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Sunday, November 30, 2008

Thankful!



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I am so grateful for my cousins, especially Derick Gines. He's 10 days younger than me, but he's always been my example. He is so kind and righteous--no matter what! He comes over to keep me company while I'm all alone in the vacation house, and I don't know what I'm going to do when he goes on his mission in a couple months.

I'm thankful for Slurpees. I've never had one before, and the aforementioned cousin introduced them to me last Tuesday. Cherry and pina colada never tasted so delectable! I am thankful to be able to act, sometimes, like a child again.

I am grateful for truth. I've been working on a scripture chain about "the word" of God and its implications: scripture, prophets' teachings, Jesus Christ, truth and light, and the power thereof. So many in our world do not believe that absolute truth exists. I am thankful that I can know that something is true- without a doubt, without one discrepancy or condition.

However, I am most thankful, I think, for gluten-free banana cream pie. Yum!

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Tuesday, November 18, 2008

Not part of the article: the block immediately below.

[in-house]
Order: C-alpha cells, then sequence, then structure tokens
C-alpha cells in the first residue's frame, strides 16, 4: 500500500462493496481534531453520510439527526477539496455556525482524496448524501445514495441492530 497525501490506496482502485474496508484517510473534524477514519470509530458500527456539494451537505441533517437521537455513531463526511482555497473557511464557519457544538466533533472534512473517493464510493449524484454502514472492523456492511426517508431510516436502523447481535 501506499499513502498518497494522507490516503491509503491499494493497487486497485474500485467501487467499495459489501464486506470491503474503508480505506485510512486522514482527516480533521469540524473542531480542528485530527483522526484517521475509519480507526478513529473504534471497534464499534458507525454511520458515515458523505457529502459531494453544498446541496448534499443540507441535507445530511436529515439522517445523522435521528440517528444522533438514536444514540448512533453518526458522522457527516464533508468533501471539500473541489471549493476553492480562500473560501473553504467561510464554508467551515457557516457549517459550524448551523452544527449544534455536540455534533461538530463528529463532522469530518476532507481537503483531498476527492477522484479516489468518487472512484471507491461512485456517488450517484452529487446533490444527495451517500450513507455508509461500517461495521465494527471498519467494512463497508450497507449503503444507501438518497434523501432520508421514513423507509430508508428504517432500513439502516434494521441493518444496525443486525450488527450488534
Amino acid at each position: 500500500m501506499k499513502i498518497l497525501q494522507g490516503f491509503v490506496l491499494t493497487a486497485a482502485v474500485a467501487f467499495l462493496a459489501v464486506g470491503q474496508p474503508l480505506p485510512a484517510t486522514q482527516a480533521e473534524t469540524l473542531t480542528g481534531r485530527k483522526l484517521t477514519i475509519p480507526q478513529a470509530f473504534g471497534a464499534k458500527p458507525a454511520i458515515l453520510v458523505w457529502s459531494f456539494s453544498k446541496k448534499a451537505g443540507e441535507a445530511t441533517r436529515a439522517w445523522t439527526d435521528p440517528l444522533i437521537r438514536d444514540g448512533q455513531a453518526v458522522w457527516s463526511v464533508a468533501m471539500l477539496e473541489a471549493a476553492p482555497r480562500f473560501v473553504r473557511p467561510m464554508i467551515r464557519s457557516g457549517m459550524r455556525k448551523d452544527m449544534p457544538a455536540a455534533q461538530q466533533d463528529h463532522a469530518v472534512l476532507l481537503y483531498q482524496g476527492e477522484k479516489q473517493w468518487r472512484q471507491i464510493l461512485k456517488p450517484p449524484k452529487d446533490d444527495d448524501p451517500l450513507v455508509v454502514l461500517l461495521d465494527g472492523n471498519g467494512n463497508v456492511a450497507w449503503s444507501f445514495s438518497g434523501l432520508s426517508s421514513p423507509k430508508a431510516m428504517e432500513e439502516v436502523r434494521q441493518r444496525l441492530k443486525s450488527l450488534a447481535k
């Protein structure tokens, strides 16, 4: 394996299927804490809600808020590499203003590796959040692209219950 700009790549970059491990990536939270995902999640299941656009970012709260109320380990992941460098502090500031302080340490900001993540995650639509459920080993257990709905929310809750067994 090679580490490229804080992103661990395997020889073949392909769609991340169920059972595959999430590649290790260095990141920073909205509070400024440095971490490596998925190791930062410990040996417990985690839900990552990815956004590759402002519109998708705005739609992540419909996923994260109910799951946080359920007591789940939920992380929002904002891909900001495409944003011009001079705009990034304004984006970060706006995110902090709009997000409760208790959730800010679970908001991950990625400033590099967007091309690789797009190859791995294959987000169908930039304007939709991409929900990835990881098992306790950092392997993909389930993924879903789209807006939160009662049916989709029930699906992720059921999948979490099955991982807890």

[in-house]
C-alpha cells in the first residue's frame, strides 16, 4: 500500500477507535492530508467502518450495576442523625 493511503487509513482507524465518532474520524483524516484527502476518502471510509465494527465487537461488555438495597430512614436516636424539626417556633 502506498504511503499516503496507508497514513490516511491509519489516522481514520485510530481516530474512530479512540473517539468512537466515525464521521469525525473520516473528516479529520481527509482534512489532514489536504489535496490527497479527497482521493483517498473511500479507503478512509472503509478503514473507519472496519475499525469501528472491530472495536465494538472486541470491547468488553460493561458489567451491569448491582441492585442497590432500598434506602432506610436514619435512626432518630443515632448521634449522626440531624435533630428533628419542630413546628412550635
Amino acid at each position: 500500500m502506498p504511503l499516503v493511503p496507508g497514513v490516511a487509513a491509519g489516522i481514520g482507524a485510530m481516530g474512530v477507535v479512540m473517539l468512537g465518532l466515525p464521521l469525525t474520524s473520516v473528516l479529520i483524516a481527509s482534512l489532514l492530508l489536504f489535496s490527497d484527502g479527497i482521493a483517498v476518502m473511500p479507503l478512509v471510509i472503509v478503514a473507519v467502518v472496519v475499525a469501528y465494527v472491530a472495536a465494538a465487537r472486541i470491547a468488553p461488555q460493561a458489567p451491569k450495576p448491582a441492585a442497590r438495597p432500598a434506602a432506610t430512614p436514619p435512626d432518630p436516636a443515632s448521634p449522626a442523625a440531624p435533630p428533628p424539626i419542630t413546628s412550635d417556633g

The Stress Factor

“Mom, I am having a terrible day! The HUGE English essay is due on Wednesday, and I’m feeling sick, and I REALLY should be studying for that Chem test this week, and don’t even get me STARTED on Comms, and what if I lose my scholarship? I don’t even know why I’m AT college! Why am I even here?! I don’t even know what I want to do with my life! … blah, blah, blah.”



When I have kids who are in college, I will be sorely tempted to set up a permanent busy tone during the month before finals.

She simply said, “Dia, you’re having a bad day. Yesterday (and all month before that), you loved college. Just find something to laugh about and stop stressing out!”

Yeah, right. So I was on Cakewrecks.blogspot.com looking for something to laugh about (it’s full of them, go check it out), and I found this cake (ha HA! Now this relates to food! YES!):

These were the words I lived by during what should have been an insanely stressful senior year. Junior year had just been too crazy, and though I was taking even more AP classes and had more responsibilities senior year, I decided to just stop freaking out and realize what things really mattered. I got to see my family, and sleep, and my blood pressure probably went down. Somehow, things just worked themselves out—and my GPA didn’t even (somehow?!) suffer.